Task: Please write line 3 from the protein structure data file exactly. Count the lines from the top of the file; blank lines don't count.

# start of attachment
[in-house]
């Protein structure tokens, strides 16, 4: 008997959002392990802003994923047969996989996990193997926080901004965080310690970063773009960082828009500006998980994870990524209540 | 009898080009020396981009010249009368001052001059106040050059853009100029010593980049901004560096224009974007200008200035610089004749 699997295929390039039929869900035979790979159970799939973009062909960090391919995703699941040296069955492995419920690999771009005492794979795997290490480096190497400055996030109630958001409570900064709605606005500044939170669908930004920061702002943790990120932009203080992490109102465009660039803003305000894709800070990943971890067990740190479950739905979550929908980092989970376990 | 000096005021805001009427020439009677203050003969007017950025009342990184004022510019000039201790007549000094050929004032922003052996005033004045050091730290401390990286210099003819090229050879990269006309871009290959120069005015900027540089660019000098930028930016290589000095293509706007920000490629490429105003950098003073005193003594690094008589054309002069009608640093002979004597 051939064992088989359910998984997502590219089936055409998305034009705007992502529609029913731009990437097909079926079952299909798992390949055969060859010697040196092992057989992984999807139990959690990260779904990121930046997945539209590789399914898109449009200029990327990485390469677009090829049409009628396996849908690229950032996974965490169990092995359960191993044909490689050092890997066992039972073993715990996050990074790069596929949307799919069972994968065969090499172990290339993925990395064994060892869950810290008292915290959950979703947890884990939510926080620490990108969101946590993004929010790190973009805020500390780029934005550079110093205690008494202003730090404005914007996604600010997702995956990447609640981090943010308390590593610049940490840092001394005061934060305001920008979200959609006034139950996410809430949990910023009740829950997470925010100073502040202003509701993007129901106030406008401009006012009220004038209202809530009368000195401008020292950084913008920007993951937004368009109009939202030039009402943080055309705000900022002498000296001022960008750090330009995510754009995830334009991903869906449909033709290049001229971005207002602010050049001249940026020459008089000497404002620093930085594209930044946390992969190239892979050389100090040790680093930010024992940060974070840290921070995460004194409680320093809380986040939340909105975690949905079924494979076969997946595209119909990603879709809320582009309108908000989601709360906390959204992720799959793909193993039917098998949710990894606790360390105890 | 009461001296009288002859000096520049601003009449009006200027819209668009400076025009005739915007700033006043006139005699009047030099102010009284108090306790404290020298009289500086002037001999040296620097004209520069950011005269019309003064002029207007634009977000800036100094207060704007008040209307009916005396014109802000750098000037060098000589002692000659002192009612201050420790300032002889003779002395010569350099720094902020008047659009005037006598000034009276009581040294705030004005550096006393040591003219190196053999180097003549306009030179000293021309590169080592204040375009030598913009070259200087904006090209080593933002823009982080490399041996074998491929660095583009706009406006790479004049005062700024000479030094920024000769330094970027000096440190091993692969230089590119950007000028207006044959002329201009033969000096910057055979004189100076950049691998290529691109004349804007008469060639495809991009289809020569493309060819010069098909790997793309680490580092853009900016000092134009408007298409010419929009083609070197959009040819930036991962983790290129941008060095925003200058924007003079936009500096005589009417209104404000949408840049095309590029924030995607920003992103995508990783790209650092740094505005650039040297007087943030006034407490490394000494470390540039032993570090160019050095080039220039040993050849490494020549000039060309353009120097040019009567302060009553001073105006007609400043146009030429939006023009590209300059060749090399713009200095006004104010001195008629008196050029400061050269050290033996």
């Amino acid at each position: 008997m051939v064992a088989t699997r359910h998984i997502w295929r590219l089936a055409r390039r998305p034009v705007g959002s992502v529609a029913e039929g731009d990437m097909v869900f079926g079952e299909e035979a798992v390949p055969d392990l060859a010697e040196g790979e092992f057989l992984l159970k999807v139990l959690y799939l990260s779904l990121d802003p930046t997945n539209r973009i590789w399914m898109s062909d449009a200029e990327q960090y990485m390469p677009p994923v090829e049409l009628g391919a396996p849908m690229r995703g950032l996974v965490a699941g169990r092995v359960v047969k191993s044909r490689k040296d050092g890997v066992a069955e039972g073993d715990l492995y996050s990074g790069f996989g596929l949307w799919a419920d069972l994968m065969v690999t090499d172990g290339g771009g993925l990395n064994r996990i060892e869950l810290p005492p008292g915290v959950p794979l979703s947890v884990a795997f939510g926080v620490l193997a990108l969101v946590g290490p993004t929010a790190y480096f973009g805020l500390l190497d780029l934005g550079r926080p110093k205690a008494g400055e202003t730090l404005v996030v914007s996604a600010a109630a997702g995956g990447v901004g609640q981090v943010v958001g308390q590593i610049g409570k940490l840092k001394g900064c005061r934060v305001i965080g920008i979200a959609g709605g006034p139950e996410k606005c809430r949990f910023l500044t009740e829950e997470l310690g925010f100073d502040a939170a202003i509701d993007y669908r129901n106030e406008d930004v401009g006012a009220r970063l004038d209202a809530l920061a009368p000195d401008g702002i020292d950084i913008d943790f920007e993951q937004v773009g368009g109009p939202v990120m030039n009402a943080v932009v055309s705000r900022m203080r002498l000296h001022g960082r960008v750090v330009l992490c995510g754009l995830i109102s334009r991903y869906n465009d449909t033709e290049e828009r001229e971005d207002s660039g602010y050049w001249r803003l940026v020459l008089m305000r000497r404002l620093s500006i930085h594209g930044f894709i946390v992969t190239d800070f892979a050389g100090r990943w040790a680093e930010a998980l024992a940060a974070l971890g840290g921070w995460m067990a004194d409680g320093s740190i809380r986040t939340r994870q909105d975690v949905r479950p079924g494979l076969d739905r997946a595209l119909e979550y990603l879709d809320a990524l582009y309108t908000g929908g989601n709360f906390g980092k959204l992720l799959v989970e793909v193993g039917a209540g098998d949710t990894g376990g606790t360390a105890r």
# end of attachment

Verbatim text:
């Amino acid at each position: 008997m051939v064992a088989t699997r359910h998984i997502w295929r590219l089936a055409r390039r998305p034009v705007g959002s992502v529609a029913e039929g731009d990437m097909v869900f079926g079952e299909e035979a798992v390949p055969d392990l060859a010697e040196g790979e092992f057989l992984l159970k999807v139990l959690y799939l990260s779904l990121d802003p930046t997945n539209r973009i590789w399914m898109s062909d449009a200029e990327q960090y990485m390469p677009p994923v090829e049409l009628g391919a396996p849908m690229r995703g950032l996974v965490a699941g169990r092995v359960v047969k191993s044909r490689k040296d050092g890997v066992a069955e039972g073993d715990l492995y996050s990074g790069f996989g596929l949307w799919a419920d069972l994968m065969v690999t090499d172990g290339g771009g993925l990395n064994r996990i060892e869950l810290p005492p008292g915290v959950p794979l979703s947890v884990a795997f939510g926080v620490l193997a990108l969101v946590g290490p993004t929010a790190y480096f973009g805020l500390l190497d780029l934005g550079r926080p110093k205690a008494g400055e202003t730090l404005v996030v914007s996604a600010a109630a997702g995956g990447v901004g609640q981090v943010v958001g308390q590593i610049g409570k940490l840092k001394g900064c005061r934060v305001i965080g920008i979200a959609g709605g006034p139950e996410k606005c809430r949990f910023l500044t009740e829950e997470l310690g925010f100073d502040a939170a202003i509701d993007y669908r129901n106030e406008d930004v401009g006012a009220r970063l004038d209202a809530l920061a009368p000195d401008g702002i020292d950084i913008d943790f920007e993951q937004v773009g368009g109009p939202v990120m030039n009402a943080v932009v055309s705000r900022m203080r002498l000296h001022g960082r960008v750090v330009l992490c995510g754009l995830i109102s334009r991903y869906n465009d449909t033709e290049e828009r001229e971005d207002s660039g602010y050049w001249r803003l940026v020459l008089m305000r000497r404002l620093s500006i930085h594209g930044f894709i946390v992969t190239d800070f892979a050389g100090r990943w040790a680093e930010a998980l024992a940060a974070l971890g840290g921070w995460m067990a004194d409680g320093s740190i809380r986040t939340r994870q909105d975690v949905r479950p079924g494979l076969d739905r997946a595209l119909e979550y990603l879709d809320a990524l582009y309108t908000g929908g989601n709360f906390g980092k959204l992720l799959v989970e793909v193993g039917a209540g098998d949710t990894g376990g606790t360390a105890r």